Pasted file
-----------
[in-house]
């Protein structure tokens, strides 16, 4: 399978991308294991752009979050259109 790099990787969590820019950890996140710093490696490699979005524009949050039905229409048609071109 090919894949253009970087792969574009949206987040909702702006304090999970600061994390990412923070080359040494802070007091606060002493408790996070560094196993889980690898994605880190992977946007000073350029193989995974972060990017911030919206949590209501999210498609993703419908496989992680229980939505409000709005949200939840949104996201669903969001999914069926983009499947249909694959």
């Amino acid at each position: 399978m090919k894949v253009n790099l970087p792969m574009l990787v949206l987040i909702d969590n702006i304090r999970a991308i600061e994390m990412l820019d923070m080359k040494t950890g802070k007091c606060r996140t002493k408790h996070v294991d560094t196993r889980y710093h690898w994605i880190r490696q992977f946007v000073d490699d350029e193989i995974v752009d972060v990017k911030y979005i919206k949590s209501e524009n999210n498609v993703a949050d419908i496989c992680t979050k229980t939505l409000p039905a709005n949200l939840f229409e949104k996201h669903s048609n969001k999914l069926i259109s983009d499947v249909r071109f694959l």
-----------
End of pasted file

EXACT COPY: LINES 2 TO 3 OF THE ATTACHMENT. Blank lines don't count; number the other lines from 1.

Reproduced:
């Protein structure tokens, strides 16, 4: 399978991308294991752009979050259109 790099990787969590820019950890996140710093490696490699979005524009949050039905229409048609071109 090919894949253009970087792969574009949206987040909702702006304090999970600061994390990412923070080359040494802070007091606060002493408790996070560094196993889980690898994605880190992977946007000073350029193989995974972060990017911030919206949590209501999210498609993703419908496989992680229980939505409000709005949200939840949104996201669903969001999914069926983009499947249909694959």
């Amino acid at each position: 399978m090919k894949v253009n790099l970087p792969m574009l990787v949206l987040i909702d969590n702006i304090r999970a991308i600061e994390m990412l820019d923070m080359k040494t950890g802070k007091c606060r996140t002493k408790h996070v294991d560094t196993r889980y710093h690898w994605i880190r490696q992977f946007v000073d490699d350029e193989i995974v752009d972060v990017k911030y979005i919206k949590s209501e524009n999210n498609v993703a949050d419908i496989c992680t979050k229980t939505l409000p039905a709005n949200l939840f229409e949104k996201h669903s048609n969001k999914l069926i259109s983009d499947v249909r071109f694959l």